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Installs Where to put the mixer?

Discussion in 'Sound, Music, and Intercom' started by harrier, Jun 9, 2008.

  1. harrier

    harrier Member

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    Hey all, this is my first post and i need some professional advice. Our church is moving to a new building which already has some equipment installed. However the mixer is recessed in a room at the back behind two doors which fold out to leave a window for the sound technician to see and hear the service from. This space is five and a half feet wide and will have to be shared with a computer operator so the sound operator will be positioned tightly to one side of the opening. I'm worried that this will make life very difficult for the sound technician as it will not sound the same as actually being in the main sanctuary. We use a full band and singers so it is important to get the mix right. The main sanctuary is a multipurpose hall and is used for sports so it is unlikely that a permenantly protruding desk would be allowed. Would a desk that slides in and out of the doors be a reasonable solution or is it acceptable to work from a recessed room?
     
  2. museav

    museav CBMod CB Mods Departed Member

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    This is probably one of the most common topics on church sound forums, it is a very common issue and your concerns are entirely valid.

    A slide out desk would be better than working in a cave but even better might be a portable console setup and a floor box out on the floor with multipin connectors and power that lets you move the console and any associated equipment out into the room and connect it to the system with just one or two multipin connections. You might still be able to use that general approach but with the connections on a wall plate instead of in a recessed floor box.

    You may not have had any choice, but this is the type of issue that would have been much better addressed when the facility was being designed, dealing with such issues after the construction is so far along typically results in higher cost and/or less than ideal solutions.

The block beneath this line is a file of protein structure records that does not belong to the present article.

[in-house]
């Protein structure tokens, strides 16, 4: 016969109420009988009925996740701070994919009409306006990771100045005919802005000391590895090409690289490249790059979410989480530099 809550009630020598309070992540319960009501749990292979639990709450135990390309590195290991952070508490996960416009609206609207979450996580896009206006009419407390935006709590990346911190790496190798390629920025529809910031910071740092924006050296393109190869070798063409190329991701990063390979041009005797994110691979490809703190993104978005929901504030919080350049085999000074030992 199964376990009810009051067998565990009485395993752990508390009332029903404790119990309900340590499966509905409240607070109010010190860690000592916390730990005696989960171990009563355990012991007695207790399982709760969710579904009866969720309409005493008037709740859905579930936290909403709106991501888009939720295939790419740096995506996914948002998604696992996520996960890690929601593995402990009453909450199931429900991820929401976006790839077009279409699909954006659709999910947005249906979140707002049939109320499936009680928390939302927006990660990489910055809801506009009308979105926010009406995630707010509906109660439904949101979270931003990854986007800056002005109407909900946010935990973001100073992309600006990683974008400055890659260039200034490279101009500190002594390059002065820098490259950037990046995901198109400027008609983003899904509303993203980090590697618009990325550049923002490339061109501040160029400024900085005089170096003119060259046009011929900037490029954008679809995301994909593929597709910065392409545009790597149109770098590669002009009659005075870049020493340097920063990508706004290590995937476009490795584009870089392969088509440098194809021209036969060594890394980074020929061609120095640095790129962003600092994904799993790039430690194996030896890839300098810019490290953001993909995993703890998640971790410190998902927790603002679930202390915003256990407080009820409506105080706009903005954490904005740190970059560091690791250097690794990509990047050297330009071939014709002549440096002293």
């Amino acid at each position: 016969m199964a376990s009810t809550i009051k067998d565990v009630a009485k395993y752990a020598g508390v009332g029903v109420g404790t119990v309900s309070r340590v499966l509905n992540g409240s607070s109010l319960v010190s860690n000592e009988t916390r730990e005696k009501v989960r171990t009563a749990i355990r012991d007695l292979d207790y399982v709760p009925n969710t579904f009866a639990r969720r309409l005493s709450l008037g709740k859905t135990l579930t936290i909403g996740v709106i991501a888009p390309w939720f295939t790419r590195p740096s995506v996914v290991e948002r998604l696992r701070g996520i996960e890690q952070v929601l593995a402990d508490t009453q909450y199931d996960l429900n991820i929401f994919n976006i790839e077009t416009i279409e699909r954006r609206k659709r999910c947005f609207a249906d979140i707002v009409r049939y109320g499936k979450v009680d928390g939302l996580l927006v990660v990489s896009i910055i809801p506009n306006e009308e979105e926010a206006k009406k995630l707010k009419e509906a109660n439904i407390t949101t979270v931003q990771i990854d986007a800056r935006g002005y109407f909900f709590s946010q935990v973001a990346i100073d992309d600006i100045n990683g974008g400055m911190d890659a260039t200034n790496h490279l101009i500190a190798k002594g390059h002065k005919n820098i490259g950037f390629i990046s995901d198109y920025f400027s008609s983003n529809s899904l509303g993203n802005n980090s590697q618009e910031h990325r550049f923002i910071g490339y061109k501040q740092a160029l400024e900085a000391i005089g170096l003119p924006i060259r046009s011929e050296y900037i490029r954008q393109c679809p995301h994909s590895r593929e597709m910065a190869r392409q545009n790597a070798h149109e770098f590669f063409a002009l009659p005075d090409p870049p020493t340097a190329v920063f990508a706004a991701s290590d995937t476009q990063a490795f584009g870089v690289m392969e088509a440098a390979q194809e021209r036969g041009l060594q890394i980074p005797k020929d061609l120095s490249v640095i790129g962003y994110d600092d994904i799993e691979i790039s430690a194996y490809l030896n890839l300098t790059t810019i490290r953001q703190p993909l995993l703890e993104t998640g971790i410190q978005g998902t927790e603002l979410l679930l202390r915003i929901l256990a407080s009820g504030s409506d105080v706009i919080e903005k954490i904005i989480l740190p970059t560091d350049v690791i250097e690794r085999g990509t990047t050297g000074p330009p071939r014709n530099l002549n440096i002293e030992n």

3. harrier

    harrier Member

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    Thanks for the advice. I was almost certain that it was a bad situation but i needed some proffessional confirmation so that they don't think i'm being akward! the multipin solution looks interesting. i've never had to use them before
    but they look like an ideal solution. There is a 24 channel multicore already in place with a little slack so if i only have to slide forward four or so feet it might be more feasible to just use a loose cable arranged in such a way so that it doesn't get stressed. If i was to use a multi connector could i safely route all inputs and speaker level outputs through one connector as well as a dmx dignal for lights or is there the possibility of interference?
     
  4. SHARYNF

    SHARYNF Well-Known Member

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    This design of using a small room with a "windows" unfortunately is common and a disaster. I think many times it comes from designers who are more familiar with lighting and sound. Being in a room with a "widow" dramatically reduces the accuracy and ability to hear properly. I have seen endless HOW and PAC's that went this way and now have temporary setups in the audience space.

    Sharyn
     
  5. lieperjp

    lieperjp Well-Known Member

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    At our church we have the mixer, cd player, equalizer and main amp in a movable case and then we have a monitor amp, lobby amp, wireless recievers in the back room (which is actually in the front next to the stage.) The wireless mics and the installed mic inputs from around the room are plugged into one of two snakes that have their female sides (help on the term here!) are permanently attached to the wall. The mixer rack has a large (custom made) metal rack on the back that holds the snake cables. For services that need a mixer, we just wheel the rack out and let out the snake cables as we go, taping down the cables along the baseboards. So far, we haven't had any problems with this setup except for the fact that the cables get really heavy and the rack sometimes gets hard to push (it needs bigger wheels.) I don't know how many channels you have on your mixer, though, and since we only have a twelve channel mixer, it's not that big or that heavy. It was fairly easy to set up, and free because the snakes were donated by a retired audio tech and the rack for the cables was made from scrap metal and welded together by my dad for free.
     
  6. museav

    museav CBMod CB Mods Departed Member

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    I always put speaker level on a separate, and physically different, connector not only to avoid crosstalk but to also avoid someone potentially misconnecting something and sending an amp output to a mic or another device in the system.
     
  7. harrier

    harrier Member

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    thanks, that makes alot of sense.
     
  8. Pie4Weebl

    Pie4Weebl Well-Known Member Fight Leukemia

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    Or something else worth entertaining of not having the amps at front of house but having an amp rack by the actual speakers.
     
  9. harrier

    harrier Member

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    Yeah, thanks to this sites advice and other experts it looks like we are going to be allowed to build a permenant desk in the sanctuary :) Which is definately the best solution from a sound guys point of view. A successful outcome ! Thanks all!
     

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